Whether it’s a new gene in which mutations cause a rare disease, or a novel gene pathway involved in a complex trait, we are interested in identifying the potential biological mechanisms that link the genotype to the disease phenotype. We are using both in vitro (cell) and in vivo (zebrafish) models to characterise our genetic findings functionally, towards unraveling the biological bases of genetic disease.
Modelling genetic diseases in zebrafish
Zebrafish provide an excellent laboratory model to understand the aetiology of many human genetic diseases.Zebrafish have a high number (over 80%) of disease-causing genes in common with humans, allowing many diseases to be modelled in the fish. Thus, zebrafish serve as an excellent replacement to study developmental biology compared to higher vertebrates. Zebrafish produce hundreds of eggs per adult female are easy to genetically manipulate providing large datasets for genetic and statistical analyses. Zebrafish eggs are transparent, allowing development to be carefully studied under the microscope.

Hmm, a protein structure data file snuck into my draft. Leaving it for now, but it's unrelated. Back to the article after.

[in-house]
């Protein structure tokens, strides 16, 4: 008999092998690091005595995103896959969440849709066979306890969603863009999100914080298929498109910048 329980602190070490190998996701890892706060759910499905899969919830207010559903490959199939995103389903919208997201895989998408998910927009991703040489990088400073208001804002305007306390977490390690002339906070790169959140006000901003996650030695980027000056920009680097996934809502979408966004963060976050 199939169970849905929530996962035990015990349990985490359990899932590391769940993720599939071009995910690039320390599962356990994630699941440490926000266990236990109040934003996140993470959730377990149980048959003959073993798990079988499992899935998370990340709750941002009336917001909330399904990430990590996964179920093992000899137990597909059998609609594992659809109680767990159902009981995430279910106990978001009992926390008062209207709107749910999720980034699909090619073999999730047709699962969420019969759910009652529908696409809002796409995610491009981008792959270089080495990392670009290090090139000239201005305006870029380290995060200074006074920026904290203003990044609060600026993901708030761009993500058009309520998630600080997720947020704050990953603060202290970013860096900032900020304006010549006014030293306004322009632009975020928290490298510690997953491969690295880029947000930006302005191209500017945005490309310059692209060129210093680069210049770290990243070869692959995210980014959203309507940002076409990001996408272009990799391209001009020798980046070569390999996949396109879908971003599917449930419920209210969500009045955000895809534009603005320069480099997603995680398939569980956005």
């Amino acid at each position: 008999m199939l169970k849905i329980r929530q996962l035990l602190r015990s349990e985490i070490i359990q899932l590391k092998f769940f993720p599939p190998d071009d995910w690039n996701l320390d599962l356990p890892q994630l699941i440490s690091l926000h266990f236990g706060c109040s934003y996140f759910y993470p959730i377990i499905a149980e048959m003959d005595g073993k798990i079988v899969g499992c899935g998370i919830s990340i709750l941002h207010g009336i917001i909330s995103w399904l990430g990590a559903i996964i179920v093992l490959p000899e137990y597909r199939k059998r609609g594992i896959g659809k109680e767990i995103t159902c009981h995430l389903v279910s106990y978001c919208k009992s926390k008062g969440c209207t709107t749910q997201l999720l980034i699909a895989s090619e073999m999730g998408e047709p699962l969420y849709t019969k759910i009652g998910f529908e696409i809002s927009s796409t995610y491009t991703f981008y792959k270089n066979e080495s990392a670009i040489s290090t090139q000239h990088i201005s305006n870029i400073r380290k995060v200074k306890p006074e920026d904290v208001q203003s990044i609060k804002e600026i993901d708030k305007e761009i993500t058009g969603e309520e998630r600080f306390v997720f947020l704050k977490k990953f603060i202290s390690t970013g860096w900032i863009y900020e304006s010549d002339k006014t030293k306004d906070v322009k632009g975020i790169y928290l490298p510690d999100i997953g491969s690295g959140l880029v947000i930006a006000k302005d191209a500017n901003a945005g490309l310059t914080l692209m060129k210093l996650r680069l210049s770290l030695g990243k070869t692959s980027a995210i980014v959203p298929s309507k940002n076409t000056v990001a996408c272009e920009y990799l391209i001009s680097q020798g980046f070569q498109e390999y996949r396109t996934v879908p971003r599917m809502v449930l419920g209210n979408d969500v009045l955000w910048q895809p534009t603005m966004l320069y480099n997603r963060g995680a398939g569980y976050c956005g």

Dr Dan Osborn and his team have been modelling muscle and nerve diseases in zebrafish. They have recently shown that mutations in INPP5K, a gene that encodes inositol polyphosphate-5-phosphatase K, are responsible for a rare inherited form of congenital muscular dystrophy. Through modelling the disease in zebrafish they have been able to prove that genetic changes in inpp5k lead to a diseased muscle pathology. They are currently using the zebrafish to tease out the mechanism of inpp5k action. Furthermore, they are using the zebrafish model to screen for molecules that can rescue the observed muscle phenotypes, offering potential future therapeutics for patients.
Molecular mechanisms of mitochondrial gene expression disorders
Defects in mitochondrial protein synthesis are a common cause of mitochondrial disease. Dr Chris Carroll and his team identified a mutation in the gene MRPL44, a component of the mitochondrial ribosome, to be novel genetic cause of infantile cardiomyopathy (Carroll et al JMG 2013). The precise function of MRPL44 and many other mitochondrial ribosomal units have not been well characterised. They are using the cutting edge technique of CRISPR/Cas9 genome editing in human cell lines to gain a more complete understanding of how defects in mitochondrial ribosomal subunits lead to human mitochondrial disorders.